13 September 2020

Derbyshire Bridges: 5. Headstone Viaduct

This will be my final "Derbyshire Bridge" for now, and this one is a well-known historic classic, Headstone Viaduct, also often known as Monsal Dale Viaduct. It is the star of a famous London Midland and Scottish Railway poster used to attract tourism to the Peak District, depicting a deservedly spectacular location (albeit with some artistic license!)

The viaduct was completed in 1863 as part of the Midland Railway company's Manchester, Buxton, Matlock and Midland Junction Railway. This railway has a long and complex history, which (if so inclined) you are better off reading at Wikipedia than I am repeating in any detail here. Suffice to say that the route connected Derbyshire to Manchester through the hilly terrain of the Peak District, and substantial civil engineering works were required.

It seems a wonder now that there were ever funds available to build a railway through such difficult terrain, necessitating not only major viaducts but a number of substantial tunnels. Perhaps it is worth imagining what the nature of the highways of the time must have been, for this to have been an attractive alternative.

The viaduct has five arches each spanning 50 feet (15.5m), and is roughly 25m tall. It originally carried two railway tracks, emerging from a tunnel in the steep hillside to the east and then passing along the flank of another hill to the west.

The railway was closed in 1968, and the route was converted to the Monsal Trail for cyclists and walkers in 1981. The closest you can come now to reliving the steam train experience would be to hurtle westwards on a bicycle at speed from the tunnel mouth into the open air, taking in the views with a sense of astonishment and relief.

The viaduct design has been credited to William Henry Barlow, perhaps best known for the design of another Midland Railway project, the St Pancras train shed. Headstone Viaduct is far from his most notable bridge: along with John Hawkshaw, he completed Brunel's Clifton Suspension Bridge, and he also designed the replacement for Thomas Bouch's ill-fated Tay Bridge. However, Midland Railway engineer Frederic Campion may have held more direct responsibility.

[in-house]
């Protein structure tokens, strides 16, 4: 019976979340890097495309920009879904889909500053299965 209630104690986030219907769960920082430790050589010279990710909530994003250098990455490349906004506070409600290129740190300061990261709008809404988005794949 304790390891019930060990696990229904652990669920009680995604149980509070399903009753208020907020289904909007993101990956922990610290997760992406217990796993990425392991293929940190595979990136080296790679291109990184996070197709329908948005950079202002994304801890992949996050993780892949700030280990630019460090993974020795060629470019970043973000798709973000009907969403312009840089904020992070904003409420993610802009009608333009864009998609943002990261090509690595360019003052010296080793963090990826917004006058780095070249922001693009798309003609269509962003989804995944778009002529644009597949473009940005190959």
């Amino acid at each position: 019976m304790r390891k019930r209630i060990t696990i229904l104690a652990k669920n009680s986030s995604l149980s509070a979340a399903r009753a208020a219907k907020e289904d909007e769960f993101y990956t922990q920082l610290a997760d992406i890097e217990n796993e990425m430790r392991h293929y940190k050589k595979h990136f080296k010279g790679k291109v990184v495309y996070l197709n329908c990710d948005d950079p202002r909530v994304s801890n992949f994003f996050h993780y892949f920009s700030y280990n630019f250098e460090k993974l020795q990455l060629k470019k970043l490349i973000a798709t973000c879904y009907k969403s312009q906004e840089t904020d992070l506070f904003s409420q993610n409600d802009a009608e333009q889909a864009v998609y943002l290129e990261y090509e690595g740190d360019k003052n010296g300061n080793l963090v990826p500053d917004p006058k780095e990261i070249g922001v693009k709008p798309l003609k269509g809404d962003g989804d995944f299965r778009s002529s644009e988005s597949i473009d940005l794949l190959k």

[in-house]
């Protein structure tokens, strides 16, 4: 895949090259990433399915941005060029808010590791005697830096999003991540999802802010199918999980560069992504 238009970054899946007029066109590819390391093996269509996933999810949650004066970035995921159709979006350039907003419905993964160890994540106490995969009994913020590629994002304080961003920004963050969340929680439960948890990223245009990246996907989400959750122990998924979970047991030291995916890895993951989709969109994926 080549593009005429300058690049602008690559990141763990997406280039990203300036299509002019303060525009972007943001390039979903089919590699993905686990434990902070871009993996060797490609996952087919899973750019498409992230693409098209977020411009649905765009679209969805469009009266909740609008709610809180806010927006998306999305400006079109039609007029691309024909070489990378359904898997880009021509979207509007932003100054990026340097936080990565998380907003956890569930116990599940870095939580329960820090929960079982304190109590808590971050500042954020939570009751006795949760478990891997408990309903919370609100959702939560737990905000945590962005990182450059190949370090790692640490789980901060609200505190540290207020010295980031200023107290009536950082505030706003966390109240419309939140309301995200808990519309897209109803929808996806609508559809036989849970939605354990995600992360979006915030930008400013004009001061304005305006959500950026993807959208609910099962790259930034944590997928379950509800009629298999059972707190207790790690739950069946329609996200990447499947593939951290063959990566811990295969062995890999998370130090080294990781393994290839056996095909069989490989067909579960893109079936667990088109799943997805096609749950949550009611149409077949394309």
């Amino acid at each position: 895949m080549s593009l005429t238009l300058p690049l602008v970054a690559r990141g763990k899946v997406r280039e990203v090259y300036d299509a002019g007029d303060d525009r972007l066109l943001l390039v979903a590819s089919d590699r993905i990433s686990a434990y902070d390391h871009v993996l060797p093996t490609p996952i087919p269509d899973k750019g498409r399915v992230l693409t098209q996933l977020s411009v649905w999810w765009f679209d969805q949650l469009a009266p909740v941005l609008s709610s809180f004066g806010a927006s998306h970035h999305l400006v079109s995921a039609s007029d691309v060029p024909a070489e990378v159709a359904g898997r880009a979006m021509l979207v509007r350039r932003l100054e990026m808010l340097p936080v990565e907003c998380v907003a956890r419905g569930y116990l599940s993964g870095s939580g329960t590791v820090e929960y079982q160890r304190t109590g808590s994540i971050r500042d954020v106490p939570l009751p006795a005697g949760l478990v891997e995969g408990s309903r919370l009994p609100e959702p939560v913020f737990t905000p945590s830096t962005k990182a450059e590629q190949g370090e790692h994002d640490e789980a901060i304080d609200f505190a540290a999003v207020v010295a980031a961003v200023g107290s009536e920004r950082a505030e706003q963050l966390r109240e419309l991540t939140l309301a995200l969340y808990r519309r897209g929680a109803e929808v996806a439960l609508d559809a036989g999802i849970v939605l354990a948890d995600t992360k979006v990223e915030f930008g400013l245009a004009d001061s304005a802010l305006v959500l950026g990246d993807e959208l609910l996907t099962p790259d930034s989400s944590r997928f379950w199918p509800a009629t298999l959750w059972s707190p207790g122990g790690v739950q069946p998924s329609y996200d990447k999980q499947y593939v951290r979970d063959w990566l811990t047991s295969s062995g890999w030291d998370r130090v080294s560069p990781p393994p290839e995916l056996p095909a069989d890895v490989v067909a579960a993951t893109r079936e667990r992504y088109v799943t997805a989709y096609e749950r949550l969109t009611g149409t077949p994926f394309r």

The construction of the arch barrels is a little peculiar. The facing voussoirs on each arch comprise seven rings of brickwork (an inner two bonded together, and then five outer rings), down to springing level. The piers and spandrel walls are in rubble stonework, and stone is also used for the lower part of the inner face of the arch barrel. The upper parts of the arch barrel are in brick. It seems an odd arrangement.

Brickwork is also extensively employed above two arches on the south elevation, possibly associated with remedial work completed in 1907-8. I doubt that many visitors notice!

The overall impression is robust but not excessively so - the scale and nature of the bridge is entirely appropriate to its setting. It's interesting to wonder what would be built if a similarly beautiful valley were to be crossed by a new railway today.

The Victorian polymath and art critic John Ruskin (something of a 19th century Brian Sewell) certainly didn't appreciate either the railway or the viaduct, writing:
"There was a rocky valley between Buxton and Bakewell, once upon a time, divine as the Vale of Tempe ... You Enterprised a Railroad through the valley - you blasted its rocks away, heaped thousands of tons of shale into its lovely stream. The valley is gone, and the Gods with it; and now, every fool in Buxton can be in Bakewell in half an hour, and every fool in Bakewell at Buxton; which you think a lucrative process of exchange – you Fools everywhere."

As is often the case, age provides architecture not only with grace, but it also elevates the perception of the location as a whole. Without the viaduct, this could just be any other pretty green Pennine dale. The viaduct is the centrepiece, the thing that visitors peering down into the valley from above all point their cameras towards.

It also provides a fine platform from which to view the surrounding greenery. Many visitors descend the path from the nearby Monsal Head car park to admire the viaduct and the tunnel entrance without going any further. An encounter with England's green and pleasant land need not require a lengthy trek.

It is certainly worth taking the time to go a little further and follow the path below the viaduct. From above it is impressive, but dwarfed by the surrounding landscape. From below, the opposite is true, it is a stone giant soaring overhead, framing shorter views and guiding the curious visitor eventually to the banks of the River Wye, ultimately responsible for carving this landscape over unimaginable years past.

It has obviously been a site for a more interactive visitor experience in the past. Signs on the viaduct draw attention to metal bars, suspended from the arches and stretched between the stone piers. These are intended to prevent people from leaping off the viaduct attached to a rope and swinging underneath. Certainly nobody was trying it when I visited.

Part of the railway line was reopened as a "heritage" service in 1992. There are broader ambitions to reopen the whole route as a "proper" railway, with Monsal Trail "reprovisioned", whatever that means. Personally, I think it would be a real shame if it denied people the chance to get up close and personal with the trail, its tunnels and viaducts.

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